ATLANTA — Georgia Gov. Brian Kemp said during a Wednesday afternoon press conference that he plans to sign two orders. The first will require all residents to shelter-in-place from Friday, April 3 through April 13. He also will sign an order keeping all K-12 public schools in online learning through the end of the year.
"Tomorrow, I will sign a statewide shelter-in-place order which will go into effect on Friday and run through April 13, 2020," Kemp said. "This date is in line with our public health emergency order."
He said schools will continue doing the hard work happening with online learning.
"I want to thank all of the educators and superintendents that stayed in touch with us through this process to make the best of a tough situation," he said.
Essential businesses, he said, will remain open and that the order will be presented to the public on Thursday.
The move comes as the statewide - and nationwide - fight to gain control on the spread of the COVID-19 coronavirus intensifies.
View a replay of the full press conference here:
During the press conference, Kemp also reiterated the state's plan to quickly ramp up testing throughout the state, announcing that health officials will be leveraging lab resources available through the University System of Georgia and others. It's expected to help the state process an additional 3,000 samples a day.
"These new testing numbers will provide a better picture of COVID-19's impact on our state and inform our decisions going forward," Kemp said. "We want to assure Georgians in every part of our state that expanding testing remains a top priority for me and those who are with me today. The status quo is not acceptable. We will continue to innovate and push so all Georgians who need to be tested for COVID-19 can do so in a safe, convenient way."
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Kemp also outlined the state's available resources - including 3,520 medical surgical beds, 450 critical bed and 1,006 ventilators. He added that the state has also purchased four medical pods - essentially steel shipping containers converted to mobile units - which each offer 20 to 24 medical beds and a nursing station to treat patients as they arrive. Those, Kemp said, will be deployed to hard-hit areas. This is in an addition to isolation sites at the Georgia Public Safety Training Center and the Hard Labor Creek State Park.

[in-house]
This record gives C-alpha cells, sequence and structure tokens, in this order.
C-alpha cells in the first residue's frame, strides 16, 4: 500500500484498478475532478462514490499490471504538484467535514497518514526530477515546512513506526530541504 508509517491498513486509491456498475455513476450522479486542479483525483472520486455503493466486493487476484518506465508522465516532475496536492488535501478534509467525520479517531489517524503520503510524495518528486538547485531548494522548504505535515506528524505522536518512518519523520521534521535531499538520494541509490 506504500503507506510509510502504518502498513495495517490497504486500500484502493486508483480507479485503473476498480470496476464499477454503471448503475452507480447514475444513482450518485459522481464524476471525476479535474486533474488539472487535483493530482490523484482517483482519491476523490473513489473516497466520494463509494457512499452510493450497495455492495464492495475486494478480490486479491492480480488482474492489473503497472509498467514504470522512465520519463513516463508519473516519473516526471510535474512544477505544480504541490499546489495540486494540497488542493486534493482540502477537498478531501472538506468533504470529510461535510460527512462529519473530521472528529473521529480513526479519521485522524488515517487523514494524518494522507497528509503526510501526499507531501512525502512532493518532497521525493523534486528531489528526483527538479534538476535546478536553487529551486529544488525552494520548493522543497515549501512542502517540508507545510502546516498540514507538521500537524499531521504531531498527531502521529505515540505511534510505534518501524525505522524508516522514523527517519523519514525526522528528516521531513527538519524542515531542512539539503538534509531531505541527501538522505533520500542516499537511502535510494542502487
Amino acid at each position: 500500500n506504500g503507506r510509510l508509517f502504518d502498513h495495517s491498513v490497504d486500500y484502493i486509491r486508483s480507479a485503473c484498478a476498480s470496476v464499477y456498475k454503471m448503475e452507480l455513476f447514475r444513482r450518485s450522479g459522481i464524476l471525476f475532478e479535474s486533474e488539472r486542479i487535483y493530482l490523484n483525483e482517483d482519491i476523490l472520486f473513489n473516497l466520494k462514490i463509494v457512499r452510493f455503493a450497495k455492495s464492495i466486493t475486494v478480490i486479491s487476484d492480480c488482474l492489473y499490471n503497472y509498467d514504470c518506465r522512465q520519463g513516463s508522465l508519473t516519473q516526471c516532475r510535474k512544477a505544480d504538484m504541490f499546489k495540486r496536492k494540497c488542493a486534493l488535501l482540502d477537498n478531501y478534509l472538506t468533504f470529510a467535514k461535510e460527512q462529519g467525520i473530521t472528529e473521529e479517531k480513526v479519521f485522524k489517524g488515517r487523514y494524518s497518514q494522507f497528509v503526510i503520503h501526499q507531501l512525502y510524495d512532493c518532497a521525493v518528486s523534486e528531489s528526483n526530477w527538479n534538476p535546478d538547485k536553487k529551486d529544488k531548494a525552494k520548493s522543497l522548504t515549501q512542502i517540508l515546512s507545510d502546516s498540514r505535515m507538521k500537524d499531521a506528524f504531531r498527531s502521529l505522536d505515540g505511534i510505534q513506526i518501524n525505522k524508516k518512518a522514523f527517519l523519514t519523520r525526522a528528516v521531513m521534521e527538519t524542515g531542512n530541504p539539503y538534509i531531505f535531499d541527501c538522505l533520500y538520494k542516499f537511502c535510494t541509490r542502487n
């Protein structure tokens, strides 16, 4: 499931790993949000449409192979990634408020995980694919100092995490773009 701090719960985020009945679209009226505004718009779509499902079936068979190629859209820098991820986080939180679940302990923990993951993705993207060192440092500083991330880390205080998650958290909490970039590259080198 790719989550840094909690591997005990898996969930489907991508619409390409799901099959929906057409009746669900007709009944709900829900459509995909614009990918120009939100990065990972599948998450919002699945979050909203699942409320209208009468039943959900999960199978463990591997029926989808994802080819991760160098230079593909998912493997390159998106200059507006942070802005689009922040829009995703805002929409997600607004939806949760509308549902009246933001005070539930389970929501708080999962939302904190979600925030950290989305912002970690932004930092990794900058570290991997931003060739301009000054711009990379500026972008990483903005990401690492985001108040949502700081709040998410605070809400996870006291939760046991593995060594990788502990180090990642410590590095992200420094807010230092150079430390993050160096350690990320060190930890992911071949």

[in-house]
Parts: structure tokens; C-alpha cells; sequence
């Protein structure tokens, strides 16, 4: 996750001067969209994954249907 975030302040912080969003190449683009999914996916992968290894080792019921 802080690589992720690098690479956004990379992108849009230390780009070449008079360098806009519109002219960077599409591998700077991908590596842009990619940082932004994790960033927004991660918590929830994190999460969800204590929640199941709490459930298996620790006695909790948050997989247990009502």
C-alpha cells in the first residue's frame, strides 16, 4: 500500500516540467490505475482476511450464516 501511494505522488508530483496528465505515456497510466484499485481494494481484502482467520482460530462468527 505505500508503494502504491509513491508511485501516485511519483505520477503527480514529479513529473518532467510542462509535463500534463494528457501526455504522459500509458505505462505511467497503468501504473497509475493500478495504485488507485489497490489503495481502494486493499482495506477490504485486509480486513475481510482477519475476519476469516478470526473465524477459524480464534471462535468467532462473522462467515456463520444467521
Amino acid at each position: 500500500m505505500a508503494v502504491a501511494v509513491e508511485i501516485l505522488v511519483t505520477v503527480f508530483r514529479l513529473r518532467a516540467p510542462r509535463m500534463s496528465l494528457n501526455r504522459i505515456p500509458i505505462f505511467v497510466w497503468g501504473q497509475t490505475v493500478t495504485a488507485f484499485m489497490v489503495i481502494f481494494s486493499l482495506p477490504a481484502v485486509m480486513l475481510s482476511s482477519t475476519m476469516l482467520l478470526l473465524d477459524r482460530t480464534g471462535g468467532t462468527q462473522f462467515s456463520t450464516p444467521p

"These numbers update on a daily basis, and we are continuing to monitor capacity," Kemp added.
The governor said he also suspended certain laws that would allow closed hospitals to reopen. It would also allow current hospitals to re-configure existing wings or start new construction to address the need.
While discussion of the virus was obviously front-and-center, Kemp pointed out two other troubling trends associated with the virus - an increase in domestic violence calls and a decrease in the reports of child abuse, both likely related to social distancing orders.
"We have been told by one Atlanta-area hospital that they are seeing a 15 percent increase in domestic violence cases in their facility. This is disturbing and cannot be tolerated," Kemp said. "We are also seeing a reduction in the reports of child abuse, likely as a consequence of our educators not having as much face time with Georgia students."
Finally, Kemp took a moment to spotlight small and corporate businesses who stepped up to fill the need of resources, like hand sanitizers and personal protective equipment.
Kemp closed with a plea to Georgians everywhere: be strong and courageous, while continuing to stay safe.
"We are in this together. You are not alone."
>> If you – or someone you know - needs help, please call Georgia’s domestic violence hotline at 1-800-334-2836. That’s 1-800-334-2836.
>> If you are a child in crisis or know of someone who needs help, please reach out to the Georgia Department of Family and Children Services at 1-855-GACHILD. That’s 1-855-422-4453.
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